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Simultaneous determination of multiclass antibiotics and their metabolites in four types of field-grown vegetables

  • Đorđe Tadić
  • Víctor Matamoros
  • Josep M. BayonaEmail author
Research Paper

Abstract

The developed method was evaluated for the determination of 10 antibiotics belonging to four chemical classes (fluoroquinolones, sulfonamides, lincosamides, and metoxybenzylpyrimidines) and six of their metabolites in four vegetable matrices (lettuce, tomato, cauliflower, and broad beans). The reported method detection limits were sufficiently low (0.1–5.8 ng/g dry weight) to detect target compounds in vegetables under real agricultural practices. Absolute and relative recovery values ranged from 40 to 118% and from 70 to 118%, respectively, for all targeted compounds at the spike level of 100 ng/g dry weight. Regarding method precision, the highest relative standard deviation (RSD) was obtained for enrofloxacin in lettuce (20%), while for the rest of the compounds in all matrices, the RSD values were below 20% for the same spike level. Matrix effects, due to electrospray ionization, ranged from − 26 to 29% for 85% of all estimated values. In a field study, four of the 10 targeted antibiotics were detected in tested vegetables. For the first time, antibiotic metabolites were quantified in vegetables grown under real field conditions. More specifically, decarboxyl ofloxacin and TMP304 were detected in tomato fruits (1.5 ng/g dry weight) and lettuce leaves (21.0–23.1 ng/g dry weight), respectively. It is important to remark that the concentration of TMP304 was five times higher than that from the parental compound, emphasizing the importance of metabolite analysis in monitoring studies. Therefore, the method provided a robust, reliable, and simple-to-use tool that could prove useful for routine multiclass analysis of antibiotics and their metabolites in vegetable samples.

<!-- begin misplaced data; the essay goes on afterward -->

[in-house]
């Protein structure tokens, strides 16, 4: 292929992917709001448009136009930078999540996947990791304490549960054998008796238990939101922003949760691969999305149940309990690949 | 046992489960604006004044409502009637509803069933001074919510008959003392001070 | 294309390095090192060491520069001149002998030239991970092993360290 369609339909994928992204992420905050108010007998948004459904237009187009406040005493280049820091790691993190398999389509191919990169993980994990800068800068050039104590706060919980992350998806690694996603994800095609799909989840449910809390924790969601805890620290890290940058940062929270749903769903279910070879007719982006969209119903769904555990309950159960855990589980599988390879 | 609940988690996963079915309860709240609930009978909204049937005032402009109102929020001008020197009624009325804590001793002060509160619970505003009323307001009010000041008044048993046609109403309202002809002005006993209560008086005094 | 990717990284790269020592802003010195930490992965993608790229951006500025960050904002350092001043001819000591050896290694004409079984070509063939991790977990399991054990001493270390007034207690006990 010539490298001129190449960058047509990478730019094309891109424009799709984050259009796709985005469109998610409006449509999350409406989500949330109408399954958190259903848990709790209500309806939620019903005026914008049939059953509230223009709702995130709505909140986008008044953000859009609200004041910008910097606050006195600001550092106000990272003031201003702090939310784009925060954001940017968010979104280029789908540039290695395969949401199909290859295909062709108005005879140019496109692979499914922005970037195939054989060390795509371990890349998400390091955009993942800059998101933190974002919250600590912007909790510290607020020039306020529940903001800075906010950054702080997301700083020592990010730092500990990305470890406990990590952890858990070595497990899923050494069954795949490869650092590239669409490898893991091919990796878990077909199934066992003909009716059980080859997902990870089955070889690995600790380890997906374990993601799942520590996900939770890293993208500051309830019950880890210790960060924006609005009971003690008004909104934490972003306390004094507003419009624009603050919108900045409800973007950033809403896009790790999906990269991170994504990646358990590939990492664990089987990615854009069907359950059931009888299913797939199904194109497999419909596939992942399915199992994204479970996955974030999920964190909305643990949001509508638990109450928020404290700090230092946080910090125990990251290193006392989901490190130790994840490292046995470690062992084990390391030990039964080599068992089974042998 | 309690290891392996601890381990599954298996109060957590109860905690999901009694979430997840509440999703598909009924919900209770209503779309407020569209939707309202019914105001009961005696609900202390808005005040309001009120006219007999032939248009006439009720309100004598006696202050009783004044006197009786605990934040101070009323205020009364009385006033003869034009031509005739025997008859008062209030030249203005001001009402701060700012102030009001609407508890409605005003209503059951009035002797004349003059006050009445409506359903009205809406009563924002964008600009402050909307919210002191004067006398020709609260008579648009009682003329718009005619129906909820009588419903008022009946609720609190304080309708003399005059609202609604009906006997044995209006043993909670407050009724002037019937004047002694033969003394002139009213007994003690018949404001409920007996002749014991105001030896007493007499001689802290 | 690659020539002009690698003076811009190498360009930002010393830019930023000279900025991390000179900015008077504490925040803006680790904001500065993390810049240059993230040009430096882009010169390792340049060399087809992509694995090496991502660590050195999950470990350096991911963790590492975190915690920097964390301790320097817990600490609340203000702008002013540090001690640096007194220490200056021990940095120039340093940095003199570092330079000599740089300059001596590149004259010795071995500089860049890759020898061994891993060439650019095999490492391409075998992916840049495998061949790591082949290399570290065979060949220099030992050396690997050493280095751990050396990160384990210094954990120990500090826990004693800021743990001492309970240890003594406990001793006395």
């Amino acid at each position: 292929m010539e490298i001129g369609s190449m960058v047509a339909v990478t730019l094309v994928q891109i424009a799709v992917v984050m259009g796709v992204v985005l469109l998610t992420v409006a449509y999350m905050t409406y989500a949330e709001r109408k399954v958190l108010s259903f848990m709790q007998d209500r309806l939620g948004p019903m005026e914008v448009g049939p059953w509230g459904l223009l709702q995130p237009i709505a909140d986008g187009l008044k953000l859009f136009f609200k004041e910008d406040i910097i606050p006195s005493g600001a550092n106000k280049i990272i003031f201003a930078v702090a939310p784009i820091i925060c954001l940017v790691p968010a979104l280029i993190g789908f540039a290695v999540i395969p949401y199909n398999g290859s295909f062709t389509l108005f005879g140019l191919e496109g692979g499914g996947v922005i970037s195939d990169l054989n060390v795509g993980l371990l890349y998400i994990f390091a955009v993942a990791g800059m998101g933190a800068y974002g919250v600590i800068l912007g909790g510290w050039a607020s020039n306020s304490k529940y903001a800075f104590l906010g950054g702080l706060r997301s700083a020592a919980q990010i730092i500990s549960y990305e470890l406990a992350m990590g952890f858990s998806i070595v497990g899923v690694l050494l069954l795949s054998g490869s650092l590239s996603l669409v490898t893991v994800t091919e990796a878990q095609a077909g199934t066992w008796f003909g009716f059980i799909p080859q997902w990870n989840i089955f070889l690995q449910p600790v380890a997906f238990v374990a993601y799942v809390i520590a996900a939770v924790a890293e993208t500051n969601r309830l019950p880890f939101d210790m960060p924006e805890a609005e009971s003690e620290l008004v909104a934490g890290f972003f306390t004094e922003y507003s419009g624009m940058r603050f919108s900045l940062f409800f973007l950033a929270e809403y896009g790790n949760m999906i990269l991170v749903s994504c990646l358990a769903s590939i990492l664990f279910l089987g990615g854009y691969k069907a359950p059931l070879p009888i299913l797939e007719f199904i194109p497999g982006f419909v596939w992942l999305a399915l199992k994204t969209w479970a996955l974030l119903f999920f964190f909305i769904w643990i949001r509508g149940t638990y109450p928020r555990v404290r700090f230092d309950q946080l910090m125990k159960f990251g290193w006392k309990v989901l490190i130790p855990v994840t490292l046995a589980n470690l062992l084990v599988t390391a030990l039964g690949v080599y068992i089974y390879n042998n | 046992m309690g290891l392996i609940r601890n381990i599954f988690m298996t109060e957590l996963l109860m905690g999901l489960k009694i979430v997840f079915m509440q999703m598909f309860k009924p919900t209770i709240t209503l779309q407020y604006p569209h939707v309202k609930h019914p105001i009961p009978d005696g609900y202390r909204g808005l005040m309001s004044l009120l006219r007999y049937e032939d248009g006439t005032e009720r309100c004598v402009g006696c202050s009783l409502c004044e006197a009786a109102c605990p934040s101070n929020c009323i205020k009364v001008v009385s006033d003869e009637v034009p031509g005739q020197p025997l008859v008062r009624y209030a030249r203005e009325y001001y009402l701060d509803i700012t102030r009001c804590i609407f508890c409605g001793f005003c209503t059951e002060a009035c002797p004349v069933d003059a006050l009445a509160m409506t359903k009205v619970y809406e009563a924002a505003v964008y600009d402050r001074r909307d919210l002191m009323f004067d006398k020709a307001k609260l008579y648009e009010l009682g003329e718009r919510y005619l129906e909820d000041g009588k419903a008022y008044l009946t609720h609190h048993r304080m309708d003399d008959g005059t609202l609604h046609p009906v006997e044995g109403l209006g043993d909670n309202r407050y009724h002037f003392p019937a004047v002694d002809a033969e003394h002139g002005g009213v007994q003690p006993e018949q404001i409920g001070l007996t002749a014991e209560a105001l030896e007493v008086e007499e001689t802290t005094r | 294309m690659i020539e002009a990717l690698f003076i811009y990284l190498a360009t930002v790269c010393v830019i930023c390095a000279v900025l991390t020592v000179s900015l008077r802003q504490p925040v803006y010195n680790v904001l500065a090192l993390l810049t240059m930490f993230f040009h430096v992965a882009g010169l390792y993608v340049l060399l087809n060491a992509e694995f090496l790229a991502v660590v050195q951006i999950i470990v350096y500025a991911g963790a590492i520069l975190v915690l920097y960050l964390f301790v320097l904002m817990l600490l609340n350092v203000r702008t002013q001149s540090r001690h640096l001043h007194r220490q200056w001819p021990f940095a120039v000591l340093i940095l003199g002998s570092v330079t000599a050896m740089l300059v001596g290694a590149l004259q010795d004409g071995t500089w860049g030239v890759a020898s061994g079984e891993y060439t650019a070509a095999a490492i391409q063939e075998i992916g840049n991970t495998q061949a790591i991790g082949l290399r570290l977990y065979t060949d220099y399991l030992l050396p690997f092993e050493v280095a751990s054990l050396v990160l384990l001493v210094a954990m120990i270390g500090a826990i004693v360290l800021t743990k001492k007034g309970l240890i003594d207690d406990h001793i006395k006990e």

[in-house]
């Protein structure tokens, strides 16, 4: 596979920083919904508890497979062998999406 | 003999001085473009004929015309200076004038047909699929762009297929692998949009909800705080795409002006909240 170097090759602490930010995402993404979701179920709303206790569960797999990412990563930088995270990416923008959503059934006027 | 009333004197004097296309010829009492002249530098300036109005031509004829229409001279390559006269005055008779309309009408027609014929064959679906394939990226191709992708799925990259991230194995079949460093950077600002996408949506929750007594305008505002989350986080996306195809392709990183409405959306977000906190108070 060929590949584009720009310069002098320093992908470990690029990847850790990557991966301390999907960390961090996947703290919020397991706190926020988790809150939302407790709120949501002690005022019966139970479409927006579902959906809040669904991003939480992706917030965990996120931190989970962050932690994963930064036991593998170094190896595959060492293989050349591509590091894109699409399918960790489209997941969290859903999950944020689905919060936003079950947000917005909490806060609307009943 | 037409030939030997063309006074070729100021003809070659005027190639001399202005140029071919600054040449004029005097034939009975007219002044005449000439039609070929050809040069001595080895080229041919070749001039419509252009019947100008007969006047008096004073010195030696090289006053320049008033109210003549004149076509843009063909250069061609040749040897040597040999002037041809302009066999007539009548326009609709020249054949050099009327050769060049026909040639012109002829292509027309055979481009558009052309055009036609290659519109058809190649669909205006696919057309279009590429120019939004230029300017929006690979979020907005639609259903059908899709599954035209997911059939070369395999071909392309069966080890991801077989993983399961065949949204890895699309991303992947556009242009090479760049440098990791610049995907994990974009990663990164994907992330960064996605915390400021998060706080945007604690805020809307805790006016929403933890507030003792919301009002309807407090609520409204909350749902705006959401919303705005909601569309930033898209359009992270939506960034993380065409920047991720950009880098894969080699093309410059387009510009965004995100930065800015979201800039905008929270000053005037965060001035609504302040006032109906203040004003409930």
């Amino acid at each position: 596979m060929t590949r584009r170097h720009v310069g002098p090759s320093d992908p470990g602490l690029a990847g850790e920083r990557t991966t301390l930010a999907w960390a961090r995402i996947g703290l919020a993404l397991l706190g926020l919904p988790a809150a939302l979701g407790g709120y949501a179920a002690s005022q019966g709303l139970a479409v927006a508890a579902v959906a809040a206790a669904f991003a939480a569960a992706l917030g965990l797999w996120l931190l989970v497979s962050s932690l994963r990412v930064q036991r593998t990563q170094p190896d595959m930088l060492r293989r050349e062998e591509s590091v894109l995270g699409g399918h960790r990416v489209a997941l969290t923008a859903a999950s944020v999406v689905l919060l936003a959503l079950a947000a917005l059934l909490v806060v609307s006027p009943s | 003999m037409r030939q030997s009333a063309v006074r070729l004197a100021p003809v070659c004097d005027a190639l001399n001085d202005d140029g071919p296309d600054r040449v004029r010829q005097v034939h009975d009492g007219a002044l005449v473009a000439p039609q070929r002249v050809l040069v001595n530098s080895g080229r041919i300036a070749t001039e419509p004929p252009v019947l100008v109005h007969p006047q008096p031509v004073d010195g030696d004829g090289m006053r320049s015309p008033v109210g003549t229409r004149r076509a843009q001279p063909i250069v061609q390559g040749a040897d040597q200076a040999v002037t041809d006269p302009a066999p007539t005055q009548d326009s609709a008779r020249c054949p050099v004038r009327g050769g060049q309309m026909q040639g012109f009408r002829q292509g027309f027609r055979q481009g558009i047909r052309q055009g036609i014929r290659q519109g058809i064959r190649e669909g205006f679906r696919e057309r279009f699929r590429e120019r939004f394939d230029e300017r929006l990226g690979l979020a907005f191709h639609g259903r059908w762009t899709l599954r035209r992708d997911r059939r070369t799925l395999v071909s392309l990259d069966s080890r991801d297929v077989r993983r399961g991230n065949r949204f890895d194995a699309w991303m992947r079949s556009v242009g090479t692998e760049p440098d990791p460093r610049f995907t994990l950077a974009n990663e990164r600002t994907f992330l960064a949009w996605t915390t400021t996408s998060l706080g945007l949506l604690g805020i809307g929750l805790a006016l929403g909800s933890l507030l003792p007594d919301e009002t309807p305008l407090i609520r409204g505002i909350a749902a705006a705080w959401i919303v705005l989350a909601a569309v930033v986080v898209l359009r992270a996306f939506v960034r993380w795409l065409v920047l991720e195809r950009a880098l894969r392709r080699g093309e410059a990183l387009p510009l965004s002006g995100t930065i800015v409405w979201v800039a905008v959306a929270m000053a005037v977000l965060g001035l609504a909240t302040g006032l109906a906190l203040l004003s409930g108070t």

Graphical abstract

Keywords

Vegetables Antibiotics Metabolites LC-ESI-MS/MS Ultrasound-assisted extraction 

Notes

Acknowledgments

The work presented in this paper is part of a project that has received funding from the European Union’s Horizon 2020 research and innovation program under the Marie Skłodowska-Curie grant agreement no. 675530. The authors also gratefully acknowledge the financial support of the Spanish Ministry of Economy, Industry, and Competitiveness (MEIC) through Project AGL2014-59353-R.

Funding

This study was funded by H2020 MSCA grant agreement 675530 and the MEIC project nr. AGL2014-59353-R.

Compliance with ethical standards

Conflict of interest

The authors declare that they have no conflict of interest.

Disclaimer

The content of this article reflects only the authors’ views, and the Research Executive Agency is not responsible for any use that may be made of the information it contains.

Supplementary material

216_2019_1895_MOESM1_ESM.pdf (79 kb)
ESM 1 (PDF 79 kb)

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Copyright information

© Springer-Verlag GmbH Germany, part of Springer Nature 2019

Authors and Affiliations

  • Đorđe Tadić
    • 1
  • Víctor Matamoros
    • 1
  • Josep M. Bayona
    • 1
    Email author
  1. 1.Institute of Environmental Assessment and Water Research, Department of Environmental ChemistrySpanish National Research Council (IDAEA-CSIC)BarcelonaSpain

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